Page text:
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Coach's Daughter

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"Coach's Daughter"
Cheers episode
Episode no. Season 1
Episode 5
Directed by James Burrows[1]
Written by Ken Estin[1]
Original air date October 28, 1982 (1982-10-28) (Continental U.S.)
November 11, 1982 (1982-11-11) (Alaska)
Running time 24:54 (DVD)
Guest appearance(s)
Episode chronology
← Previous
"Sam at Eleven"
Next →
"Any Friend of Diane's"
Cheers (season 1)
List of Cheers episodes

"Coach's Daughter" is the fifth episode of the American television sitcom, Cheers, written by Ken Estin and directed by James Burrows. It first aired on NBC on October 28, 1982. This episode serves as the only appearance of Lisa Pantusso, portrayed by Allyce Beasley. In this episode, Coach's daughter Lisa arrives with her fiancé Roy, who is boorish and obnoxious and rude to her, causing Coach to resent him.

When it first aired, this episode scored very low Nielsen ratings; however, network reruns of this episode improved. Although it did not earn award nominations, it has been praised as a favorite by critics and cast alike, including the late Nicholas Colasanto.

Plot[edit]

Allyce Beasley

Coach's (Nicholas Colasanto) daughter, Lisa, (Allyce Beasley) arrives with her fiancé, Roy (Philip Charles MacKenzie), a door-to-door salesman who turns out to be abrasive and insensitive.[note 1] Repulsed by Roy's obnoxious, boorish personality and insults toward people, including Lisa, Coach finds Roy not good enough for her. However, Coach is too reluctant to tell her about Roy because she appears to like him and wants her father's blessings. To make matters worse, at Melville's restaurant, Roy forces her to pay for dinner herself, which makes Coach angrier. Therefore, witnessing Roy's treatment on her, Coach's friends convince him to tell Lisa about Roy before it is too late.

No longer able to keep his silence, Coach escorts Lisa into an office, admits to Lisa that she is too good for someone who treats her badly, like Roy, and openly refuses to let her marry him. Lisa reluctantly admits that she knows everything about Roy, that her relationship with Roy is a sham, and that Roy is the first and only man in her life, as she had no other. Coach is shocked with disbelief and tells her that she's "beautiful", but Lisa objects and begs him for one moment to analyze her physical appearance, which she is insecure about. Coach then realizes that Lisa resembles her mother,[note 2] and says so. Lisa agrees and tries to continue on that her mother was not beautiful either, but finds herself unable to say it. Coach tells Lisa that she is more beautiful every day, regardless of her appearance, just as her mother was more beautiful every day. Finally, Lisa feels self-confident and thanks her father for his comments.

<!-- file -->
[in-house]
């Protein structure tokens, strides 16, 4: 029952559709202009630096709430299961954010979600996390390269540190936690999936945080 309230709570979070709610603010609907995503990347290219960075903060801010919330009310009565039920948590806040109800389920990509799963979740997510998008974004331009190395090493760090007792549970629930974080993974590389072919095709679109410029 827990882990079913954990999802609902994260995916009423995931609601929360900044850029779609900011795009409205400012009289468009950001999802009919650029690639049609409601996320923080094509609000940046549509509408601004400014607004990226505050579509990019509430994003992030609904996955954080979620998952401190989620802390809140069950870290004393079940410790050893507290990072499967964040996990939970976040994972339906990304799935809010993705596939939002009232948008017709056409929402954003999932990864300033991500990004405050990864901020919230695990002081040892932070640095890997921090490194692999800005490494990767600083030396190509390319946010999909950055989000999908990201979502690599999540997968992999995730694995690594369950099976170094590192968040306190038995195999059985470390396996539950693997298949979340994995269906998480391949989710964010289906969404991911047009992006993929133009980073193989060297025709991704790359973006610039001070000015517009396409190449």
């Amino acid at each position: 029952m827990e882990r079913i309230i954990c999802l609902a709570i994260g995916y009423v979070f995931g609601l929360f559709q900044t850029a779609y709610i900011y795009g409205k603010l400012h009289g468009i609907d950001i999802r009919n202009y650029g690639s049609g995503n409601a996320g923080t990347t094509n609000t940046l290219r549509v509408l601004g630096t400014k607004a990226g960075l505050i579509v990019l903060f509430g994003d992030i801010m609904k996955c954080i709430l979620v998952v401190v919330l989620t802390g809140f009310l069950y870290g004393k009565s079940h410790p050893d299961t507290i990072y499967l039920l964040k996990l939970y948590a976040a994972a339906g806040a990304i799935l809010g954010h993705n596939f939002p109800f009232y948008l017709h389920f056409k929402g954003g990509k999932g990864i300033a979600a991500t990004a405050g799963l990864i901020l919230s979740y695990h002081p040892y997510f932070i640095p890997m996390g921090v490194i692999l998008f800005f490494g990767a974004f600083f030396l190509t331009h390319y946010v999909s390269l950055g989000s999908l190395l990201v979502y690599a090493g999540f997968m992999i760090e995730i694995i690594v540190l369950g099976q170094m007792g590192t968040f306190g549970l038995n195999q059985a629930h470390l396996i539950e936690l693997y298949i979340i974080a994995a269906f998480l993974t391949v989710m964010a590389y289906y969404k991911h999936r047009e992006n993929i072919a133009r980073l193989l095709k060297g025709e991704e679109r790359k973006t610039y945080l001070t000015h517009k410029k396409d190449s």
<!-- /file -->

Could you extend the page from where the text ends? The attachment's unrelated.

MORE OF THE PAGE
After the talk in the office, Lisa confesses to Roy that she hates him, that she finds him "obnoxious", and that everything about him repulses her. Roy swears that the relationship is over, vows that he will never return if he leaves her forever, and exits the bar. Lisa prepares to celebrate her freedom from Roy with Coach, as they leave the bar. Meanwhile, Diane (Shelley Long) draws sketches of people, but her efforts show no resemblance to their subjects.

Production[edit]

Ken Levine remarked that the whole audience laughed during the filming of an office scene between Coach and his daughter at the end of the episode. It was reshot but the audience still laughed. Glen and Les Charles decided to lift the laughter from the office scene, so it is not heard in the final cut.[2] Before portraying Tim—a minor insignificant character—in multiple episodes, Tim Cunningham portrays Chuck,[1] who works at the lab that mutates viruses. Jacqueline Cassel and Teddy Bergeron are credited as a couple, to whom Diane shows her botched artwork.[1]

Reception[edit]

Ratings[edit]

This episode first aired on NBC on October 28, 1982, at 9:00pm Eastern/Pacific (8:00pm Central/Mountain), competing against CBS's Simon & Simon and ABC's Too Close for Comfort,[lat 1][1] and landed on No. 66 out of 75 nationally broadcast prime time programs with an 11.0 Nielsen rating.[lat 2] In Alaska, it aired on November 11, 1982, at 8:00pm AKT.[3]

This episode subsequently aired on NBC on March 10, 1983, at 9:30pm ET/PT (8:30pm CT/MT), competing against Simon & Simon and It Takes Two,[lat 3] and landed on No. 42 out of 72 nationally broadcast programs with the 14.8 rating.[lat 4] It aired again on NBC on July 7, 1983, at 9:30pm ET/PT (8:30pm CT/MT), competing against a rerun of Simon & Simon and ABC's two-hour television movie, The Last Ninja,[4] and landed on No. 21 out of 66 nationally broadcast programs with a 12.9 rating and 23 share.[5]

Critical reaction[edit]

You couldn't hear a pin drop the night we filmed it. It is one of those rare times when the emotions dug so deeply. It was an event.

John Ratzenberger, USA Today, May 1993.[6]